I was glad to finally see this sign above. It has been around since the 1950s (although I’ve also heard it was already present during WWII) when a Boy Scout troop built it to help direct pilots to the Phoenix airport, 20 miles west. It’s made of rocks from Usery Mountain: each letter is about 100 feet high and 12 feet wide. The sign is 1,000 feet across and it took 5.5 years to assemble. More on this marker here.

Pass Mountain

Viewing Pond

This little pond and waterfall draws wildlife in for drinks and baths.

House Finches, male and female

Gambel’s Quail

Curve-billed Thrasher on Saguaro

Lesser Goldfinch

The Nature Center at the park had feeders set up behind it. I always appreciate feeders to draw birds in. No lifers but lifers aren’t everything…I guess.

This is the view looking south toward Apache Junction.

Our original destination that day was Red Mountain Park in east Mesa, where we went first. We had heard they have a wetlands area. Well, sort of, but not really. This park did not thrill me at all. I’m sure it’s nice for a city park if you live close by but it wasn’t worth the drive (to us).

The place was dominated by grackles and doves. We saw a few other birds but they’re the sort of birds we see at most of the ponds and lakes around town.

Canada Goose gosling

Cooper’s Hawk

Pied-billed Grebes, adult and immature

Western Wood-Pewee

Brown-headed Cowbird

Snow Goose

The highlight of that park was seeing this Snow Goose, which should really not be in the area and shows up on the rare bird alert regularly. It must either like it there or it can’t fly although it certainly looked fine. I’ve seen a migrating flock of these before but never one up close like this. It is a handsome bird.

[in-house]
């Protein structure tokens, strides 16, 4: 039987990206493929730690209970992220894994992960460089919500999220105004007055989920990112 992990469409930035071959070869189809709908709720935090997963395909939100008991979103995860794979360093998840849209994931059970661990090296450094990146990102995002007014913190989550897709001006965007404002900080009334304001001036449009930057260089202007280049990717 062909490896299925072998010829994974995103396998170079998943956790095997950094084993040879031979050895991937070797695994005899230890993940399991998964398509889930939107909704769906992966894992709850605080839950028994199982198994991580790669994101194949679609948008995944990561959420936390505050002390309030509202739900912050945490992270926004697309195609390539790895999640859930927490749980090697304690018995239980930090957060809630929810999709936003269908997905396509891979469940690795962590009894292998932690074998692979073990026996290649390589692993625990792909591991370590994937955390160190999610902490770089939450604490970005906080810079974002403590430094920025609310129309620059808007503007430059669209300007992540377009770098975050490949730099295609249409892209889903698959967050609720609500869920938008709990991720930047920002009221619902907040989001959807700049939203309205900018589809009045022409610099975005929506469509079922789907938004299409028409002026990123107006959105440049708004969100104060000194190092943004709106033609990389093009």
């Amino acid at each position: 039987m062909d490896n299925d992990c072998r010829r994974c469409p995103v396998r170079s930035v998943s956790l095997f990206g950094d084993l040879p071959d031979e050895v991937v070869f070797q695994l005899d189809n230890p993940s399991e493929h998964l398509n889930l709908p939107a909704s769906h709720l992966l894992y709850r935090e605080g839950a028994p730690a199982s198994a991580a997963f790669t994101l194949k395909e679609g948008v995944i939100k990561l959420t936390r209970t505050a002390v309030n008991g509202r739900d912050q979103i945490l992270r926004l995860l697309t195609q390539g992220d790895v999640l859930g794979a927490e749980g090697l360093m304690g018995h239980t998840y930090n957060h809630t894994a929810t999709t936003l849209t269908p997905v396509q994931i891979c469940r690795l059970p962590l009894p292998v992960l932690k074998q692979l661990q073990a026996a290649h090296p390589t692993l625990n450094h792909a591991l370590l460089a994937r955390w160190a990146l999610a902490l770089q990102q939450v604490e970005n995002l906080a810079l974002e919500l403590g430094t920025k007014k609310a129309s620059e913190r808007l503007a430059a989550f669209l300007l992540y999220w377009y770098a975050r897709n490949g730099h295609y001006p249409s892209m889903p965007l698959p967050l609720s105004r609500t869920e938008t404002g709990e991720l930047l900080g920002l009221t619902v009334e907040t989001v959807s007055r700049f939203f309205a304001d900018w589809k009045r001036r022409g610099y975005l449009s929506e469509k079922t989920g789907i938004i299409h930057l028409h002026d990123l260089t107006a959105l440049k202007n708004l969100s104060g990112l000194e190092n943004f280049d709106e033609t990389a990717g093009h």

Oh, the very first shot of the hawk on the saguaro? It cost me $24. I took it from the side of the road and laid my lens cap on my car. Hours later I remembered. It’s a big cap, 95mm. The replacement just arrived now.

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A May Day Bouquet

Black-chinned Hummingbird

A bouquet of birds, I mean. When I was little, living in Illinois, on May Day, we would make construction paper baskets, fill them with flowers (wildflowers, dandelions, flowers from our mothers’ gardens), leave them on a neighbor’s doorstep, ring the doorbell, and run and hide to watch them find their bouquets. Hardly anyone I mention this to knows what I’m talking about but we thought it was very exciting way back then and it really was a tradition (see NPR article). We would also have a May Pole at school. Now May Day is nothing special, I guess.

I just got this pretty copper hummingbird feeder, made by an Arizona artist. She has an Etsy shop where she sells a few different styles. The hummingbirds have been enjoying it even though I have several other feeders out, too, and it’s very easy to maintain. (Disclaimer: I don’t know her personally, I paid for mine, and am not getting a kickback.) 

We have Verdins building nests again in our pine tree. Their nests have the entrance on the bottom.

Curve-billed Thrashers, adult and fledglings

House Finch, male

Costa’s Hummingbird, immature male

House Finch, fledgling

Anna’s Hummingbird

Gambel’s Quail chick

Wilson’s Warbler, male

Lesser Goldfinch, female

These photos were taken in our yard and the last 6 at the Desert Botanical Garden.

Happy May Day!